In Florida, a person can seek several types of injunctions depending on the particular circumstances, including:
- Domestic violence injunctions, which are designed to protect victims of domestic violence from further harm by their abuser.
- Repeat violence injunctions, which are similar to domestic violence injunctions, but are designed to protect victims of repeat violence from further harm by their abuser.
- Stalking injunctions, which are designed to protect victims of stalking from further harm by their stalker.
- Dating violence injunctions, which are designed to protect victims of dating violence from further harm by their abuser.
- Sexual violence injunctions, which are designed to protect victims of sexual violence from further harm by their abuser.
- Elderly abuse injunctions, which are designed to protect elderly individuals from further harm by their abuser.
It’s important to note that the specific types of injunctions available may vary depending on the circumstances of each case. Sometimes, people refer to injunctions as “restraining orders” or “orders of protection.”
Proving an Injunction Case
The victim must provide evidence of the abuse to the court to obtain an injunction. This evidence can include, but is not limited to:
- Police reports
- Medical records
- Photos or videos of the abuse
- Statements from witnesses to the abuse
The petitioner must provide the court with evidence that it is highly probable or reasonably certain that the allegations are true. If the court determines that the victim has provided sufficient evidence of abuse, it may issue an injunction against the abuser.
Duration of Injunctions
In Florida, the duration of an injunction can vary. Although the hearing is called a “permanent injunction hearing,” judges don’t necessarily issue injunctions indefinitely. Some injunctions may last for six months or one year. Others may be in effect until further order of the court.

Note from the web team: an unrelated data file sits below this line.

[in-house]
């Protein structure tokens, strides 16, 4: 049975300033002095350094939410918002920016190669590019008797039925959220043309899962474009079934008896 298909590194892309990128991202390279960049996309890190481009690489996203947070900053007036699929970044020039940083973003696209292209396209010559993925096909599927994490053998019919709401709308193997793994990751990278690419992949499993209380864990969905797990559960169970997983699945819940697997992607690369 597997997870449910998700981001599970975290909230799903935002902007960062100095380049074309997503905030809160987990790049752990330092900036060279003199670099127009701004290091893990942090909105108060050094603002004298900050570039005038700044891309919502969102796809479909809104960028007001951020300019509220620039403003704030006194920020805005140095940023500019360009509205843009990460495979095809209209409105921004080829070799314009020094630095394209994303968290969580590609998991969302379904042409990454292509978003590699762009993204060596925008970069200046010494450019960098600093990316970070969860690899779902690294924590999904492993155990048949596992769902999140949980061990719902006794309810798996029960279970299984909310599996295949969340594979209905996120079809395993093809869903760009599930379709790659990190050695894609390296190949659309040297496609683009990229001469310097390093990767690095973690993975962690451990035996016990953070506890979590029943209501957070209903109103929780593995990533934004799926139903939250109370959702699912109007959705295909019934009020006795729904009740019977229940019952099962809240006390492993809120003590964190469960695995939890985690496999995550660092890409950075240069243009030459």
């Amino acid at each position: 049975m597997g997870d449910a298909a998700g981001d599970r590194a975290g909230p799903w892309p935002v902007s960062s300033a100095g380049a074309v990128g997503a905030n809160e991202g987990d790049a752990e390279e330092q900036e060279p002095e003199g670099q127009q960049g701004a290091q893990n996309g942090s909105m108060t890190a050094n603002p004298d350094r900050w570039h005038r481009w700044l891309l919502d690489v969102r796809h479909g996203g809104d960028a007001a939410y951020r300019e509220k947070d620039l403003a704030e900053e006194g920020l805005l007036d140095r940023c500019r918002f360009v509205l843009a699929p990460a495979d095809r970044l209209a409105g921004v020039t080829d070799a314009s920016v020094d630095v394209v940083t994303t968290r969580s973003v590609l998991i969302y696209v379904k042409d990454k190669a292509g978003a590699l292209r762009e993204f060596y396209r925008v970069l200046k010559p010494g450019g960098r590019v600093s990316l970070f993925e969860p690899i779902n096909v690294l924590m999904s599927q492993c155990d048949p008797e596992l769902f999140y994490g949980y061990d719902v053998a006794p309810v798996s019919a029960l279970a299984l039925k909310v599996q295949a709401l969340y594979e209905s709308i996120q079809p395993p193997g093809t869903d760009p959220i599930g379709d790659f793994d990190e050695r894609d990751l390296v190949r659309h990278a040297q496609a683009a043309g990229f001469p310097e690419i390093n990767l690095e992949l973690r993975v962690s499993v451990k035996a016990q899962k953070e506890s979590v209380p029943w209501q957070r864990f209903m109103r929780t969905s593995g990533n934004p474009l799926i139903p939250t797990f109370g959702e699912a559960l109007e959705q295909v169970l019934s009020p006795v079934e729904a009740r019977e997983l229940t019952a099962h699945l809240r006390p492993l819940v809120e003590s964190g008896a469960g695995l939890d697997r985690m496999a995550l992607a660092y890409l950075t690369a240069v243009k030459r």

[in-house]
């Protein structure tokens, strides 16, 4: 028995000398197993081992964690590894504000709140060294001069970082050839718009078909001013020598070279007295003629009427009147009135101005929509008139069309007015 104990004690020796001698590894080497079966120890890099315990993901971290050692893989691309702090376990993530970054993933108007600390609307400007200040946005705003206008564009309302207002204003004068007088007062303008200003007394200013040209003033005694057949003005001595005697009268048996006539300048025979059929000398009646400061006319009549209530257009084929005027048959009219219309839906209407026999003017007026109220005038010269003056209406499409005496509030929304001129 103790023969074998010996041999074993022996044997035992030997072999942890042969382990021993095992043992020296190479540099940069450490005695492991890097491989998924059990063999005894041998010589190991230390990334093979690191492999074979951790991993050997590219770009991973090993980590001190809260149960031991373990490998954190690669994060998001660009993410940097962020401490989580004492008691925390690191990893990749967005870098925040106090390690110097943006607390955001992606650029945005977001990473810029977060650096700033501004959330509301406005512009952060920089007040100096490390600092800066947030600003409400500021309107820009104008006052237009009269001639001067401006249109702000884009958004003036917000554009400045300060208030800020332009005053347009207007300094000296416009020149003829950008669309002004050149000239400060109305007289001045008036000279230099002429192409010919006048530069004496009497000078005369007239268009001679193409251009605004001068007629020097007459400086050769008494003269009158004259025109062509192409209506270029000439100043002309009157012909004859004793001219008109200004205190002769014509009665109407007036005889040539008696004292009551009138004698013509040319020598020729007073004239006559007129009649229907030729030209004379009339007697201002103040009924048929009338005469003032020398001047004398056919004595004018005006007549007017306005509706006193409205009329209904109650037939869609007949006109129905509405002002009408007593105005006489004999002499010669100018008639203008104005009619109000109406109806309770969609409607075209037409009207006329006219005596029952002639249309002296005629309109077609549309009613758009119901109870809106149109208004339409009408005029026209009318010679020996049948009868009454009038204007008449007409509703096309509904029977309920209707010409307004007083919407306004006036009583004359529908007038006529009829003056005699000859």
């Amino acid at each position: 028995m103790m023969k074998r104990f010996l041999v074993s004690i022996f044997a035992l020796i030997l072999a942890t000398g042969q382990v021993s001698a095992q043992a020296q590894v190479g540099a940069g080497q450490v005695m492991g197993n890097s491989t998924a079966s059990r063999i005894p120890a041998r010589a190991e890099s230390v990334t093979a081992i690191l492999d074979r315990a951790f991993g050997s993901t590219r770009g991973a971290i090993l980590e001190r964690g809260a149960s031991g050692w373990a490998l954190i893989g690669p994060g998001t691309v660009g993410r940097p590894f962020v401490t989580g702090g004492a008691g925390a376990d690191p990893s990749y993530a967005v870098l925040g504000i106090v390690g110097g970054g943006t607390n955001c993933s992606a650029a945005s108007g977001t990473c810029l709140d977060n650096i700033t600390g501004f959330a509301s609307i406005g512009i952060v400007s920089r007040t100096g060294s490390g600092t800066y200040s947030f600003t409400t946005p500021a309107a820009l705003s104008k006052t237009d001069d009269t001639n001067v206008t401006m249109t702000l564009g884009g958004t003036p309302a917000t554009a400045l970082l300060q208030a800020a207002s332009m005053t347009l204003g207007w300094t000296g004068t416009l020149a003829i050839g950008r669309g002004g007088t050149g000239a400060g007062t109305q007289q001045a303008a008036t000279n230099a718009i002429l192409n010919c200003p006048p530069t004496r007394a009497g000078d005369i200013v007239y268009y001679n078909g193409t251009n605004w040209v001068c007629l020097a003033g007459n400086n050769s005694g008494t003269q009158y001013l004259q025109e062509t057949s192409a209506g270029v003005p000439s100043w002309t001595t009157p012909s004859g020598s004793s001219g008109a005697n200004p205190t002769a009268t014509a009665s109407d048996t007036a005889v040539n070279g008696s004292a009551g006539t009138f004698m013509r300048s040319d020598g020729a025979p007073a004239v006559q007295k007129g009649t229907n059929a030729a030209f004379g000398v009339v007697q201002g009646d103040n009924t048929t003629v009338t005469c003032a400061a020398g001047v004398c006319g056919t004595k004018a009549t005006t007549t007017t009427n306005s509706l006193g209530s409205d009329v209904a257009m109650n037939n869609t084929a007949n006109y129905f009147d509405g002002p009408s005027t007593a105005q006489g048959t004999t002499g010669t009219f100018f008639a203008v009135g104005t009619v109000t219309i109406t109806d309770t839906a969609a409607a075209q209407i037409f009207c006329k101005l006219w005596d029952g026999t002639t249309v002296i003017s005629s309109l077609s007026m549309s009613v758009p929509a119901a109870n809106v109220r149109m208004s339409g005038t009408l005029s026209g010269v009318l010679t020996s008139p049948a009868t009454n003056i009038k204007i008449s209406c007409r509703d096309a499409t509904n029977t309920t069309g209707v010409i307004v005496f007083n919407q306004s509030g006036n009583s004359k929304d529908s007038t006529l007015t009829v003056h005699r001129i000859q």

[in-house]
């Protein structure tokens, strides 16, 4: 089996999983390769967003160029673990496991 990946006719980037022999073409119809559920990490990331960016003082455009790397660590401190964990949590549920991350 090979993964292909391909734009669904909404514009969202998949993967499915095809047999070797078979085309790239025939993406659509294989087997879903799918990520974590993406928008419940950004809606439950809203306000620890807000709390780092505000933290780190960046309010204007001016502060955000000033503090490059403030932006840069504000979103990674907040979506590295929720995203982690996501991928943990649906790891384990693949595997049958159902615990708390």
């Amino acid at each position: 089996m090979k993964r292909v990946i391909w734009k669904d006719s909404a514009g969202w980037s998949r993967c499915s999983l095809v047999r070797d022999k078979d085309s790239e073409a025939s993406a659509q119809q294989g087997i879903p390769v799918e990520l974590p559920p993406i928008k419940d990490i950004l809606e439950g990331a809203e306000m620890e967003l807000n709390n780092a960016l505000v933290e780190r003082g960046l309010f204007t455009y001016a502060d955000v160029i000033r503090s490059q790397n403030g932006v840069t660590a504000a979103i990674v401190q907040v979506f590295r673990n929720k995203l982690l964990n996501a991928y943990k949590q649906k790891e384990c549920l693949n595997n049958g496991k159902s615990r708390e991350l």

Consequences of an Injunction Issued Against You
If a judge issues an injunction against you in Florida, there are several potential consequences you could face. These could include being required to have no contact with the petitioner, limited or supervised time-sharing with children, being ordered to leave your residence, and paying support for minor children and/or the petitioner. Additionally, state and federal laws prohibit the respondent from possessing firearms or ammunition. This could affect law enforcement officers or anyone else who uses weapons in their job. The respondent’s employment status or future employment applications may also be affected, as well as their professional licenses and ability to enter the military or attend schools, colleges, and universities. A final injunction is enforceable in all 50 states and US territories, and violating it could result in arrest and a first-degree misdemeanor charge, with a maximum sentence of one year. If the respondent stalks the petitioner who has the injunction against them, they may be charged with aggravated stalking, a third-degree felony.
Questions About Injunctions?
The consequences of an injunction will vary depending on the circumstances of each case. If you have been served with an injunction, contact our law firm today to speak with an experienced injunction attorney who can help you understand your rights and options.